Headaches are a problem that affects at least 90% of us during our lifetime. There are multiple types of headaches that vary in symptoms and severity, with some of the more common types including tension-type, migraine and cervicogenic headaches. A number of headache types share common contributing factors to their source of pain, including that they often originate or are linked to the neck region. Some of the following signs may indicate that your headache may be neck related:

Pain and tension through the neck
Pain is initiated or increased with neck movement or prolonged neck posture
Neck range of motion is reduced
The pain may be more prominent or localised to one side, or may exist on both sides of the head
Pain may be experienced from the base of the skull and often refer around the skull or behind the eyes
There may be a feeling of dizziness or light headedness
History of acute trauma or repetitive trauma to the neck region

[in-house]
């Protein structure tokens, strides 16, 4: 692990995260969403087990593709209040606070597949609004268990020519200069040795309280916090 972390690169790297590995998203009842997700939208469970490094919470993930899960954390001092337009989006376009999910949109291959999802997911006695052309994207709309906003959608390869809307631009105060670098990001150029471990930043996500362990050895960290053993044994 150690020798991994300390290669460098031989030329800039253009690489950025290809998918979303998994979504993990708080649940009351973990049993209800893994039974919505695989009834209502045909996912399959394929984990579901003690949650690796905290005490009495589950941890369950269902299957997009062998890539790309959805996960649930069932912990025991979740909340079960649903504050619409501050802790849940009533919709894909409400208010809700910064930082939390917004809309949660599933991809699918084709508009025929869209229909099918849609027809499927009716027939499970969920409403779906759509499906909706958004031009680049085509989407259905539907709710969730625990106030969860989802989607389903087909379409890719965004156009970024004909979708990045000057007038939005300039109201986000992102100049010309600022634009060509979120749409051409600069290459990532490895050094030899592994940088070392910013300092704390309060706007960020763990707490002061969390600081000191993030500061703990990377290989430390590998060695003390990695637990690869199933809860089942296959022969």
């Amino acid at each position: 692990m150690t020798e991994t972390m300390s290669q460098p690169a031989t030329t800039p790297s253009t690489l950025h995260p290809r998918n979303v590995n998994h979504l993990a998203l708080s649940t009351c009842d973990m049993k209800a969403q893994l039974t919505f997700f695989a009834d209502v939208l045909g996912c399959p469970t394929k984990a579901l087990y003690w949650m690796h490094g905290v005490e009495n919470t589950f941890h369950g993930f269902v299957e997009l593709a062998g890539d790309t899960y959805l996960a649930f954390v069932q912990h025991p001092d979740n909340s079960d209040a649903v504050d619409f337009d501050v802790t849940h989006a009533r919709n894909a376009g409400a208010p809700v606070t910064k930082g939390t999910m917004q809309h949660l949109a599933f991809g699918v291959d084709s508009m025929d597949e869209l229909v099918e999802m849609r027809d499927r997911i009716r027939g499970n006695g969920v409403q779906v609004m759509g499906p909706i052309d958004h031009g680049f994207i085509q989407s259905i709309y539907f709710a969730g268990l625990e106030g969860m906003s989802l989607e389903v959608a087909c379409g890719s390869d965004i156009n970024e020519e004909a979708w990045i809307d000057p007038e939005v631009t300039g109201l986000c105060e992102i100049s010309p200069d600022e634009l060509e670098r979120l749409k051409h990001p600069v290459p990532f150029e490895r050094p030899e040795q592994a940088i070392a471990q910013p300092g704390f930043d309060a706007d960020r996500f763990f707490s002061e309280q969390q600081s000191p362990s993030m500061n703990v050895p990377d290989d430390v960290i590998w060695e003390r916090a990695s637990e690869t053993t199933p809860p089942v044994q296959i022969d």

Diagnosis of headache type is critical for effective management and is an area where physiotherapists can utilise their assessment skills to help differentiate which type of headache is present. Physiotherapy invention can be very effective in managing headaches with a cervical spine (neck) related origin. A physiotherapist will assess the joints of your neck, associated muscles and neural structures to identify any abnormalities. Your posture and work ergonomics may also have a significant impact on headache development and persistence, which are areas that physiotherapists have expertise.

Physiotherapy management may include any of the following depending of your specific presentation and symptoms:

Joint mobilisation

Soft tissue mobilisation/massage
Stretching of tight structures
Postural advice and correction
Strengthening of important neck stabilising muscles
Ergonomic assessment/advice for your work place set-up